We had stationed the manoeuvring watch but hadn't yet warmed up the engines. I was standing topside aft when one of my leading enginemen popped his head up out of the after engine room hatch. With an evil grin he said, "Mr. Steiner, let's get them 'skimmers'." I asked him how. He said, "Let's cross connect #4 to the outboard exhausts for #1 and #2 through the Snorkel Exhaust System and roll the engines to make sure there's plenty of raw fuel in 'em. When we get the signal from manoeuvring we'll start all three together. When they're running we'll pop open the outboard exhausts for 1 and 2 and let the 'skimmers' have it." I told him that was fine with me. The destroyer was to leeward.

I stayed topside and watched with delight as our engines blasted a broadside of dense black smoke onto the DD. It was soon invisible. When the smoke finally cleared there wasn't a white-uniformed "skimmer" anywhere to be found on the DD's port side.

This was a classic display of the submariner's' ingenuity combined with his innate, puckish instinct to agitate. The "skimmers" no doubt were mad as hell, but the delight we took from this was that they had no idea we'd deliberately ruined their day and there was nothing they could do about it.

Hope this helps
Fritz


Peter, here's another personal anecdote you may find interesting:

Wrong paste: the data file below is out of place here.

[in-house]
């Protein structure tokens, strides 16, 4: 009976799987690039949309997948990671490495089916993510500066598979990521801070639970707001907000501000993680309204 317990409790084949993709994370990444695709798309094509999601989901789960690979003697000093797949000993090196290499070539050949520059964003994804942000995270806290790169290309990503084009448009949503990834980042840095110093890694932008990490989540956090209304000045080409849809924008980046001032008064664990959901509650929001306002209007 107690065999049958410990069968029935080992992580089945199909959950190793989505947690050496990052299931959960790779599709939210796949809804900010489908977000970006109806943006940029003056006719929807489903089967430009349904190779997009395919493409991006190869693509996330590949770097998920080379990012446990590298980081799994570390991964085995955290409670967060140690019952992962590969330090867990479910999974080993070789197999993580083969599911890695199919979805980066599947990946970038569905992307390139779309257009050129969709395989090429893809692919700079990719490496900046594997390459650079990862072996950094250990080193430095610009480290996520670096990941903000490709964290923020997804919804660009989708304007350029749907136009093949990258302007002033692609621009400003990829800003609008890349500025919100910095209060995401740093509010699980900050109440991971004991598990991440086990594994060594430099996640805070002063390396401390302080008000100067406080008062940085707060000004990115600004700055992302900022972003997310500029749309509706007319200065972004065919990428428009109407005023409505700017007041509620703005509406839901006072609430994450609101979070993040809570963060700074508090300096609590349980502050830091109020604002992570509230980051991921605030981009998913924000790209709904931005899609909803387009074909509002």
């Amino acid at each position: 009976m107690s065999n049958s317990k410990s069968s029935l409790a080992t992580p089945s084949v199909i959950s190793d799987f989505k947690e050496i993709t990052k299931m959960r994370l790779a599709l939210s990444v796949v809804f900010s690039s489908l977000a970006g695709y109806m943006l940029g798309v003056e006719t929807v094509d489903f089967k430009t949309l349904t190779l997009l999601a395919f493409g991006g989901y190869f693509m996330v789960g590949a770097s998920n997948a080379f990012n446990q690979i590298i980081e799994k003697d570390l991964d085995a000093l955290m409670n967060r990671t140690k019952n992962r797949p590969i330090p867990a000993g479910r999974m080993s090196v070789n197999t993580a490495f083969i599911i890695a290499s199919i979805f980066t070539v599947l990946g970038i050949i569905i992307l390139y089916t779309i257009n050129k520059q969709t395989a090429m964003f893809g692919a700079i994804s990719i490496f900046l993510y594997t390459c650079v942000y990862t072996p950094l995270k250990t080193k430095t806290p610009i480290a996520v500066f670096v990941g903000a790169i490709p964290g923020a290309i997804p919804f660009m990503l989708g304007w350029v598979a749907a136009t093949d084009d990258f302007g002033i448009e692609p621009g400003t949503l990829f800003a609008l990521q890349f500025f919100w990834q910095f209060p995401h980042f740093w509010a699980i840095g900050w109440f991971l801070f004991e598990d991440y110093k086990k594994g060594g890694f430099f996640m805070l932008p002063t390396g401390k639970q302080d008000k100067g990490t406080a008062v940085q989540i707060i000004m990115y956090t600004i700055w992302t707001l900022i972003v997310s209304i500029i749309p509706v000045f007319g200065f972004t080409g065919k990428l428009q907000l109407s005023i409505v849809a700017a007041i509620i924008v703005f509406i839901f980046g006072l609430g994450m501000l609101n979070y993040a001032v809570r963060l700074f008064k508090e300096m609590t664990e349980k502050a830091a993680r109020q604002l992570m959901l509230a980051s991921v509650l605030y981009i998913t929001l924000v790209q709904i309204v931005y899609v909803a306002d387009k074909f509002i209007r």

The year before I became Engineer Officer in Razorback her Chief Engineman came up with a brilliant idea.

All of our snorkel-capable submarines had retained their original configuration with respect to the mufflers that they had during WWII. These were a drowned-type with pressurized sea water pouring into them to dampen the diesels' roar - it would've been extremely bad form to be caught on the surface, by being heard.

These devices were eighteen feet long, flange-to-flange. They were connected to the individual engines' outboard exhaust risers at one end and to the overboard exhaust pipe on the other. Because of the doubly corrosive effect of sea water and diesel exhaust gasses, they had to be replaced on average every twenty-four months. As time passed the supply of replacement mufflers had dwindled. .

The Chief had a solution. He correctly reckoned that whenever we were doing "Sneaky Pete" operations, we snorkelled to charge the batteries, so the original purpose for the mufflers was moot. He suggested replacing the mufflers with a straight pipe through which the same "drowning" water would be forced.